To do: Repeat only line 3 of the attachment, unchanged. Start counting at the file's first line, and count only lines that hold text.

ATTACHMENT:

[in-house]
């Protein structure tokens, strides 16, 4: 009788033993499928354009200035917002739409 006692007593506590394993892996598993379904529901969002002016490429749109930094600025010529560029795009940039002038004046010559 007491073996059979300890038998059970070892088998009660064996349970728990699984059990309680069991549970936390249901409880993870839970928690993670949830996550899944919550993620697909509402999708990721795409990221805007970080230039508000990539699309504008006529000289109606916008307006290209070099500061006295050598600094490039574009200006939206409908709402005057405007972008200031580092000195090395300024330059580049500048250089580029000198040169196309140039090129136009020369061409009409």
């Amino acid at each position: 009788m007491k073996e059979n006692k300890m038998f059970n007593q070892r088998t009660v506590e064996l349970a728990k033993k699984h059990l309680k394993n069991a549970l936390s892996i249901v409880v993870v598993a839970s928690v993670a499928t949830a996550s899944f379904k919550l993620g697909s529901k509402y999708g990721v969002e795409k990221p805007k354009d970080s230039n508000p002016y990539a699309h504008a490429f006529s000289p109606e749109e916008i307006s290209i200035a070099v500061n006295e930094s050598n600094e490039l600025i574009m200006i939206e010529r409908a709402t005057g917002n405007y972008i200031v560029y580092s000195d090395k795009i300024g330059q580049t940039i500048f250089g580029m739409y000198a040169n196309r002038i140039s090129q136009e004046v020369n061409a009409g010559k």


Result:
């Amino acid at each position: 009788m007491k073996e059979n006692k300890m038998f059970n007593q070892r088998t009660v506590e064996l349970a728990k033993k699984h059990l309680k394993n069991a549970l936390s892996i249901v409880v993870v598993a839970s928690v993670a499928t949830a996550s899944f379904k919550l993620g697909s529901k509402y999708g990721v969002e795409k990221p805007k354009d970080s230039n508000p002016y990539a699309h504008a490429f006529s000289p109606e749109e916008i307006s290209i200035a070099v500061n006295e930094s050598n600094e490039l600025i574009m200006i939206e010529r409908a709402t005057g917002n405007y972008i200031v560029y580092s000195d090395k795009i300024g330059q580049t940039i500048f250089g580029m739409y000198a040169n196309r002038i140039s090129q136009e004046v020369n061409a009409g010559k």